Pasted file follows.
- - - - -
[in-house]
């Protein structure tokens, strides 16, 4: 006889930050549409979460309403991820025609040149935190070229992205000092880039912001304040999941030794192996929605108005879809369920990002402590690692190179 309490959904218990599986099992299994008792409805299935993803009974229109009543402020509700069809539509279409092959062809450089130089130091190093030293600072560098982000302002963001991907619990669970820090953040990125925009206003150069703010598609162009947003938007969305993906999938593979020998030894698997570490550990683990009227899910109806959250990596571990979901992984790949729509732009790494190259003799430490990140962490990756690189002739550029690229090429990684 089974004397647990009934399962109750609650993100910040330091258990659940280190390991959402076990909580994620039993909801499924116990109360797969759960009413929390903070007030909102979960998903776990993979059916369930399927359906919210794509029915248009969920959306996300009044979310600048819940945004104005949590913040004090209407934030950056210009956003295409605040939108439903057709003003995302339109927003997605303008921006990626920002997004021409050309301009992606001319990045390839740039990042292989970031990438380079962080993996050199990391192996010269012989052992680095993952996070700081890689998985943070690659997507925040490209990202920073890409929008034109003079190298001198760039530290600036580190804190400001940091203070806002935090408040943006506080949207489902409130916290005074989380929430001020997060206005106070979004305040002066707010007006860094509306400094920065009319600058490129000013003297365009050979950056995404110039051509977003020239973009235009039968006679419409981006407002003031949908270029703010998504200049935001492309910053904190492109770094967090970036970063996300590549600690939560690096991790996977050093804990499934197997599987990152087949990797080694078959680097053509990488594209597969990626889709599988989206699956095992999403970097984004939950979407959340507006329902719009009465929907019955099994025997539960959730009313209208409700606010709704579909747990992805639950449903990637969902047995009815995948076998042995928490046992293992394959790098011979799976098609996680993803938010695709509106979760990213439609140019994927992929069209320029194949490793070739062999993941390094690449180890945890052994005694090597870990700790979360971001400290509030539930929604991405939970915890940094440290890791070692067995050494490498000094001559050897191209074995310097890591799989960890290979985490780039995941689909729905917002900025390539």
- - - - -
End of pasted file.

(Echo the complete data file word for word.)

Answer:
[in-house]
């Protein structure tokens, strides 16, 4: 006889930050549409979460309403991820025609040149935190070229992205000092880039912001304040999941030794192996929605108005879809369920990002402590690692190179 309490959904218990599986099992299994008792409805299935993803009974229109009543402020509700069809539509279409092959062809450089130089130091190093030293600072560098982000302002963001991907619990669970820090953040990125925009206003150069703010598609162009947003938007969305993906999938593979020998030894698997570490550990683990009227899910109806959250990596571990979901992984790949729509732009790494190259003799430490990140962490990756690189002739550029690229090429990684 089974004397647990009934399962109750609650993100910040330091258990659940280190390991959402076990909580994620039993909801499924116990109360797969759960009413929390903070007030909102979960998903776990993979059916369930399927359906919210794509029915248009969920959306996300009044979310600048819940945004104005949590913040004090209407934030950056210009956003295409605040939108439903057709003003995302339109927003997605303008921006990626920002997004021409050309301009992606001319990045390839740039990042292989970031990438380079962080993996050199990391192996010269012989052992680095993952996070700081890689998985943070690659997507925040490209990202920073890409929008034109003079190298001198760039530290600036580190804190400001940091203070806002935090408040943006506080949207489902409130916290005074989380929430001020997060206005106070979004305040002066707010007006860094509306400094920065009319600058490129000013003297365009050979950056995404110039051509977003020239973009235009039968006679419409981006407002003031949908270029703010998504200049935001492309910053904190492109770094967090970036970063996300590549600690939560690096991790996977050093804990499934197997599987990152087949990797080694078959680097053509990488594209597969990626889709599988989206699956095992999403970097984004939950979407959340507006329902719009009465929907019955099994025997539960959730009313209208409700606010709704579909747990992805639950449903990637969902047995009815995948076998042995928490046992293992394959790098011979799976098609996680993803938010695709509106979760990213439609140019994927992929069209320029194949490793070739062999993941390094690449180890945890052994005694090597870990700790979360971001400290509030539930929604991405939970915890940094440290890791070692067995050494490498000094001559050897191209074995310097890591799989960890290979985490780039995941689909729905917002900025390539």